The collection consists of group photographs of the officers and men of the 119th Field Artillery Regiment stationed at Camp MacArthur, Waco (Tex.). Also included is a photograph of the officers of the 32nd Division, of which the 119th was a part.
The series contains materials created and collected by the Band members during the Tour and includes correspondence, invitations, programs, news articles and reviews, pins, band tour photos and memorabilia, recordings of concerts and events, and recorded recollections. Also included materials related to the 1981, 1984, and 2011 reunions (see The 50th Anniversary Reunion and Return to Russia Tour series for more materials). The series is arranged into alphabetically organized sub-series, each representing material donated by an individual Band member. The Recollections and Recordings sub-series contains material that was donated by different donors.
The first subgroup (1976-1979 Accessions) is divided into seven series: Correspondence, Manuscripts and Writings, Public Statements and Publicity, Biographical Material, The Republic of New Africa, The Crusader, and "Radio Free Dixie" Transcripts.
The 1992 Accession of records of the University of Michigan Solar Car Team (4 linear feet) dates from 1989 to 1993 and consists of Visual Materials (videos and a photo album), a series of Binders, student end-of-term Group Reports, and Topical Files (from the Solar Car Team's filing cabinet).
There are two videos within the Visual Materials subseries. The Making of Sunrunner by George Bournias summarizes the creation of Sunrunner and details student participation in the project. The second video is actually a combination of two slide programs: Cut 1: The Sunrunner Down Under and Cut 2: USA and Australia Slide Program. The subseries also includes a photo album containing pictures of team members performing different tasks. Only a small number of the photographs in the album are labeled.
The Binder subseries includes a set of five binders (1 linear foot) maintained by Frank E. Stagg, exterior design group leader. Covering the years 1989 and 1990, these "Sunrunner Books" contain newsletters and bulletins, lecture notes, timelines, budget and sponsor information, wind tunnel data, exterior group agendas, work schedules and weekly goals, Australia race rules and general correspondence.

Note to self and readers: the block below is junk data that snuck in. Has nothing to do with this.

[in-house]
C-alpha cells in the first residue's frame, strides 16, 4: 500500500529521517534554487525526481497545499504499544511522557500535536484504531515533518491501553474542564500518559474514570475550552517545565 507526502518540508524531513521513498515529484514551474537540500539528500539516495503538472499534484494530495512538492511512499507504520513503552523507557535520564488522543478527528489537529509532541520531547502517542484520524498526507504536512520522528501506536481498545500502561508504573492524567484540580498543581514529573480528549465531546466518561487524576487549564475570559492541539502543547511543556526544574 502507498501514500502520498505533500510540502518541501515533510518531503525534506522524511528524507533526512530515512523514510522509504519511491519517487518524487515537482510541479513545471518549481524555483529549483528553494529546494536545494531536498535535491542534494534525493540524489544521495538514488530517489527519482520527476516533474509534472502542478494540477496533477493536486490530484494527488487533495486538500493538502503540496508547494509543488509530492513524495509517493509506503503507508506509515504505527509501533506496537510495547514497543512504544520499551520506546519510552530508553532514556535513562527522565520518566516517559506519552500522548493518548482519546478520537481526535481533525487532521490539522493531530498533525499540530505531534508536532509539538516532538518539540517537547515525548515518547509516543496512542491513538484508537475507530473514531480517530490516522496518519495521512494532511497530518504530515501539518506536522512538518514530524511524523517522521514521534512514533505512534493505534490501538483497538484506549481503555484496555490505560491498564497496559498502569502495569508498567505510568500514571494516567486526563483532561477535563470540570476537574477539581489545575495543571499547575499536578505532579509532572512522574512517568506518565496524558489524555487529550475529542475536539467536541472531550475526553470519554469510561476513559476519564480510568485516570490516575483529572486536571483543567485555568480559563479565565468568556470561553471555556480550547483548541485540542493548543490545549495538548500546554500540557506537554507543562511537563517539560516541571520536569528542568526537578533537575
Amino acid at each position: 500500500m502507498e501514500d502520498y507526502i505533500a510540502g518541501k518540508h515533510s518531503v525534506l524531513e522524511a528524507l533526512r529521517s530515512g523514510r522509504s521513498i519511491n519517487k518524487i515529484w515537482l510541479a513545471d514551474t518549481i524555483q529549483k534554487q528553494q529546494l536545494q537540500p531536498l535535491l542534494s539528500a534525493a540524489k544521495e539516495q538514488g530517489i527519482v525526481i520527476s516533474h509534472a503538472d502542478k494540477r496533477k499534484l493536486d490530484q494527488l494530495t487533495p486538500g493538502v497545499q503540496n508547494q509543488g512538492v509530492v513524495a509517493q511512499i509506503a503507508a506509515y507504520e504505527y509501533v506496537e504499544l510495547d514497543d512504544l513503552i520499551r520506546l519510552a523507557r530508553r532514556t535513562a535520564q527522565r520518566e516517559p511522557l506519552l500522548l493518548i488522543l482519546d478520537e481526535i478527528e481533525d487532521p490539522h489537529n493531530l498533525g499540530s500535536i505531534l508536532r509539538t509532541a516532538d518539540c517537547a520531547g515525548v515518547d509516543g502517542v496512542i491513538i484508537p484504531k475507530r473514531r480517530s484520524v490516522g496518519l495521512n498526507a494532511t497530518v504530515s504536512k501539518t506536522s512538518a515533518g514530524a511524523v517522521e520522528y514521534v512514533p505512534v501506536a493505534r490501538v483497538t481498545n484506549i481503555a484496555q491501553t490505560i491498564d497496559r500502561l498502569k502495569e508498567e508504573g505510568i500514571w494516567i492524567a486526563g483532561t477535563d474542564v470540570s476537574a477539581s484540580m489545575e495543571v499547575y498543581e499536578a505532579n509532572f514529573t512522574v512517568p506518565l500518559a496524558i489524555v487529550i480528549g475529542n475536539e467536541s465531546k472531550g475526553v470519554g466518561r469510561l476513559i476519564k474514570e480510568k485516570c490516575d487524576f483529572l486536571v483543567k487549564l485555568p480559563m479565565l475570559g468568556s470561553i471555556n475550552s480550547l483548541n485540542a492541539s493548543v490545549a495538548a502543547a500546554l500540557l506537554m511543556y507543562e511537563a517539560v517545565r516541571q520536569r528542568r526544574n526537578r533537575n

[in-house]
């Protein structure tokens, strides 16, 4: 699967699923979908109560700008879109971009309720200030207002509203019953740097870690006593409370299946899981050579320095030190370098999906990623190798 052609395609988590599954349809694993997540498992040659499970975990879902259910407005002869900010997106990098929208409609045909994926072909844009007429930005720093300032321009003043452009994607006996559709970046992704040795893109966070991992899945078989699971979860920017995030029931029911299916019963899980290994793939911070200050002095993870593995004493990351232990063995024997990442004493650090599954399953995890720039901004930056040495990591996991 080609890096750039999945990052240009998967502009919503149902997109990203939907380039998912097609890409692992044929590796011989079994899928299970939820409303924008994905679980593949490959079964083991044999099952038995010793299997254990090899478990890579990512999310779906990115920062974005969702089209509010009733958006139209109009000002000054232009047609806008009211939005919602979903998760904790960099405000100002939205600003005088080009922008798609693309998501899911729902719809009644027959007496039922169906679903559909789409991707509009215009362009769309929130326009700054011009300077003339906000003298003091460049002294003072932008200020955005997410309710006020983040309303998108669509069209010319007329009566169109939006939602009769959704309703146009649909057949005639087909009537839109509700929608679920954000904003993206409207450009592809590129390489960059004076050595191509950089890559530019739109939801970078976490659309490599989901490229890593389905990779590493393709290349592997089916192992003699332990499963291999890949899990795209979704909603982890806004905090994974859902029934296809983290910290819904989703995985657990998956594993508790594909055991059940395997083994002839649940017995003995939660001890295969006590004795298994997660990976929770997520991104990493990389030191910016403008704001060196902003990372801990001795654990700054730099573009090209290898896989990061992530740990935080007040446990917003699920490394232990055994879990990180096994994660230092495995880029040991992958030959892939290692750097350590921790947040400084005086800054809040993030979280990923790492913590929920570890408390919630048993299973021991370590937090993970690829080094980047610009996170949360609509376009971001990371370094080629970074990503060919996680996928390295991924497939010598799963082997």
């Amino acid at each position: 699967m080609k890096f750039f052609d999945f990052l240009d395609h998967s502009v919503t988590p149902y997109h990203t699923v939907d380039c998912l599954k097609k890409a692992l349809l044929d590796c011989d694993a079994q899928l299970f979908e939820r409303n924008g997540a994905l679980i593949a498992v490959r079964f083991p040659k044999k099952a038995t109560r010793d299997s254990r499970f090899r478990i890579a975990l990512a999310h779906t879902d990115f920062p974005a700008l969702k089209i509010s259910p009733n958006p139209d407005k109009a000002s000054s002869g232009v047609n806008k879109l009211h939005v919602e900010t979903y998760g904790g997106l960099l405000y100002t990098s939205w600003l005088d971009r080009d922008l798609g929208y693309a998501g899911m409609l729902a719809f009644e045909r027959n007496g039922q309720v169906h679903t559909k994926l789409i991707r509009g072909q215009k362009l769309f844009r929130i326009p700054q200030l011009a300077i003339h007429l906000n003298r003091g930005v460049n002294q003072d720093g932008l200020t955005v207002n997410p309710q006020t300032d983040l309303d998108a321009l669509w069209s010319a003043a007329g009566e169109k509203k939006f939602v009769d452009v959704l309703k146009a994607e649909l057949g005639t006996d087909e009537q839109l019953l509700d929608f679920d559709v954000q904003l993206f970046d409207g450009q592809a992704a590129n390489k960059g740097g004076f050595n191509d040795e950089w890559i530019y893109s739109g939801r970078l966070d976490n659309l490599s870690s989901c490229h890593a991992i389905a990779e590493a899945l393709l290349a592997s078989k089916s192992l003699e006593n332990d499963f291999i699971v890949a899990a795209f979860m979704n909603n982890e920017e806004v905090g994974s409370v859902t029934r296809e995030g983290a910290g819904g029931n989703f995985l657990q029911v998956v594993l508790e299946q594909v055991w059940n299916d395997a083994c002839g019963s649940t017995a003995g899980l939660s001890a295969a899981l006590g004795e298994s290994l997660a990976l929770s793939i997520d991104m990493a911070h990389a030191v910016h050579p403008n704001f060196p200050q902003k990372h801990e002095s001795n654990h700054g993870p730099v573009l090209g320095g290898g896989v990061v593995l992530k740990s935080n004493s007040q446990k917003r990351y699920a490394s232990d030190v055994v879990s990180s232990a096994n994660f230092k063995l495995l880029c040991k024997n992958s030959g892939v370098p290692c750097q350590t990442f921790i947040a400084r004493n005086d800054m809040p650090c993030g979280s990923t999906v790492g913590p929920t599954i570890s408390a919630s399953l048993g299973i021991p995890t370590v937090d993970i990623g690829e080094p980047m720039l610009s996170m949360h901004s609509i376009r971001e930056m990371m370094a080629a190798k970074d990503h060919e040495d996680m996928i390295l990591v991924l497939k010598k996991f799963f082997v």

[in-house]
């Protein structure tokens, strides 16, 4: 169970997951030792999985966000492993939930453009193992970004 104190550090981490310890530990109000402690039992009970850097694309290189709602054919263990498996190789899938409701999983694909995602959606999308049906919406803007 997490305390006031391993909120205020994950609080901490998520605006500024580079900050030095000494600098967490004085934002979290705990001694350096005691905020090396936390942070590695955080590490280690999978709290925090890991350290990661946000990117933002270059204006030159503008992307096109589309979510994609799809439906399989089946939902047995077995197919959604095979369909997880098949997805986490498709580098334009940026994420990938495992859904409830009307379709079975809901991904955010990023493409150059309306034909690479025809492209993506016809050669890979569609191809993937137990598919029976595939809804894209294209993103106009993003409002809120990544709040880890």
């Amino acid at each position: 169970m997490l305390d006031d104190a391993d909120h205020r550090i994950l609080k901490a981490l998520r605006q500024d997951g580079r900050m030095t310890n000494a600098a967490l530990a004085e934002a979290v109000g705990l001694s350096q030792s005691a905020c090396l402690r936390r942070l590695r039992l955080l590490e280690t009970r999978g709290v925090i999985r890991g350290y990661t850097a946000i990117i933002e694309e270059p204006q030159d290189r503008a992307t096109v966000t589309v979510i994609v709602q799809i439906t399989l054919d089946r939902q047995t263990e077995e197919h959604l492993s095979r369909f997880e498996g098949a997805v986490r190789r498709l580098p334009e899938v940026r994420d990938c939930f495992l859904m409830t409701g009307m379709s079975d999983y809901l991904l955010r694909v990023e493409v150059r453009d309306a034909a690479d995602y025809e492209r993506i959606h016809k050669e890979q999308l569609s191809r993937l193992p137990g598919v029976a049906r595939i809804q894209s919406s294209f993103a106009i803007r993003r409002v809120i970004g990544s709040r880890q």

Also part of this subseries are the "Team Binders" (1 linear foot). These are arranged alphabetically by team function and also date from 1989 to 1990. These materials provide insight into the creation of Sunrunner, highlighting design concepts and testing results.
The Group Reports subseries (1 linear foot) is also arranged alphabetically by team function. This series (dating from 1989 to 1990) includes bound and unbound reports. The level of student reporting ranges from the general "what I learned on this project" to very detailed reports with charts, graphs, and accounts of individual accomplishments.
The Topical Files subseries (.75 linear feet) is arranged alphabetically and consists primarily of materials from the solar car team office filing cabinet. Materials in this series (dating from 1989 to 1990) include lecture notes from Aero Viroment, student applications and biographies, GM Sunrayce USA and World Solar Challenge information, meeting minutes, newsletters and bulletins. Also a part of this series is information relating to a student history project completed in 2001 examining the solar car team from its beginnings in 1989. Included is their final paper and correspondence with former team members about their experiences with the project.
The 2002 Campaign series comprises all those materials that were clearly connected to the campaign. It includes administrative materials, such as budgets and planning documents; literature distributed by the YCFE and its opposition; and press coverage published throughout the duration of the campaign. It also details the efforts of organizing and training campaign volunteers and includes documentation of supporters in the business and religious community.